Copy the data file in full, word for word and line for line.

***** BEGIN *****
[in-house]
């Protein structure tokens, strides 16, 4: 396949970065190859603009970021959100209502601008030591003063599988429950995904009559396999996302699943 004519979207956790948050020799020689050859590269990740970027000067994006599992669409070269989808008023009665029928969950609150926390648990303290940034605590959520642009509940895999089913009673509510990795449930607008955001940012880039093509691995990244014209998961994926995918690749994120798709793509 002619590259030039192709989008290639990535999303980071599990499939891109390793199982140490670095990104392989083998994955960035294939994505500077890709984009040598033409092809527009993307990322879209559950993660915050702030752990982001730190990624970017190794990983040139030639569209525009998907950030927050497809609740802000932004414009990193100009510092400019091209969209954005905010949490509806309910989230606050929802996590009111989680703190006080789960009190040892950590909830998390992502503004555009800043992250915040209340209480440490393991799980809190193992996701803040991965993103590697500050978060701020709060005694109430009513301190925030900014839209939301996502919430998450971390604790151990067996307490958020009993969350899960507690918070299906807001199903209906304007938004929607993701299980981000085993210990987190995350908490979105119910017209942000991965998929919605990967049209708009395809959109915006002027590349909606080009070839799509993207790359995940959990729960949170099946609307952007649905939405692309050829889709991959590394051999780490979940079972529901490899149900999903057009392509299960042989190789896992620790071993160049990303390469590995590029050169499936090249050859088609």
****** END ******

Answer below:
[in-house]
């Protein structure tokens, strides 16, 4: 396949970065190859603009970021959100209502601008030591003063599988429950995904009559396999996302699943 004519979207956790948050020799020689050859590269990740970027000067994006599992669409070269989808008023009665029928969950609150926390648990303290940034605590959520642009509940895999089913009673509510990795449930607008955001940012880039093509691995990244014209998961994926995918690749994120798709793509 002619590259030039192709989008290639990535999303980071599990499939891109390793199982140490670095990104392989083998994955960035294939994505500077890709984009040598033409092809527009993307990322879209559950993660915050702030752990982001730190990624970017190794990983040139030639569209525009998907950030927050497809609740802000932004414009990193100009510092400019091209969209954005905010949490509806309910989230606050929802996590009111989680703190006080789960009190040892950590909830998390992502503004555009800043992250915040209340209480440490393991799980809190193992996701803040991965993103590697500050978060701020709060005694109430009513301190925030900014839209939301996502919430998450971390604790151990067996307490958020009993969350899960507690918070299906807001199903209906304007938004929607993701299980981000085993210990987190995350908490979105119910017209942000991965998929919605990967049209708009395809959109915006002027590349909606080009070839799509993207790359995940959990729960949170099946609307952007649905939405692309050829889709991959590394051999780490979940079972529901490899149900999903057009392509299960042989190789896992620790071993160049990303390469590995590029050169499936090249050859088609």